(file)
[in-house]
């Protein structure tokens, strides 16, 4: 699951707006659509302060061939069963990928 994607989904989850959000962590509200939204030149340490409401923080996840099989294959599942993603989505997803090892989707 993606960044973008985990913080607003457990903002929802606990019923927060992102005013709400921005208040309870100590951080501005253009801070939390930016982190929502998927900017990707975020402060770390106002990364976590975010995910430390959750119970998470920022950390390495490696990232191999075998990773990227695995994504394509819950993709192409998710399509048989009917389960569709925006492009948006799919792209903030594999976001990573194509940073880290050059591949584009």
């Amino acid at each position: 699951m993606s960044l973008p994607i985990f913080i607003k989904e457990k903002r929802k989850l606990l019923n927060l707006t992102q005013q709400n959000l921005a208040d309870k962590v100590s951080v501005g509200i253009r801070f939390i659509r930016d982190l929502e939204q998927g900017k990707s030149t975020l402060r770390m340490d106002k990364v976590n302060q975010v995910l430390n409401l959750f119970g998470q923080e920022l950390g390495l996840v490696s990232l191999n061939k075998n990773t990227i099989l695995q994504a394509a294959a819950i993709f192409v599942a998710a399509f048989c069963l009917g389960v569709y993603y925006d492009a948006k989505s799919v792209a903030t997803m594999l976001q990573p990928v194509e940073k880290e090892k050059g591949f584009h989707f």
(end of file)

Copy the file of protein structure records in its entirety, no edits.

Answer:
[in-house]
């Protein structure tokens, strides 16, 4: 699951707006659509302060061939069963990928 994607989904989850959000962590509200939204030149340490409401923080996840099989294959599942993603989505997803090892989707 993606960044973008985990913080607003457990903002929802606990019923927060992102005013709400921005208040309870100590951080501005253009801070939390930016982190929502998927900017990707975020402060770390106002990364976590975010995910430390959750119970998470920022950390390495490696990232191999075998990773990227695995994504394509819950993709192409998710399509048989009917389960569709925006492009948006799919792209903030594999976001990573194509940073880290050059591949584009």
């Amino acid at each position: 699951m993606s960044l973008p994607i985990f913080i607003k989904e457990k903002r929802k989850l606990l019923n927060l707006t992102q005013q709400n959000l921005a208040d309870k962590v100590s951080v501005g509200i253009r801070f939390i659509r930016d982190l929502e939204q998927g900017k990707s030149t975020l402060r770390m340490d106002k990364v976590n302060q975010v995910l430390n409401l959750f119970g998470q923080e920022l950390g390495l996840v490696s990232l191999n061939k075998n990773t990227i099989l695995q994504a394509a294959a819950i993709f192409v599942a998710a399509f048989c069963l009917g389960v569709y993603y925006d492009a948006k989505s799919v792209a903030t997803m594999l976001q990573p990928v194509e940073k880290e090892k050059g591949f584009h989707f």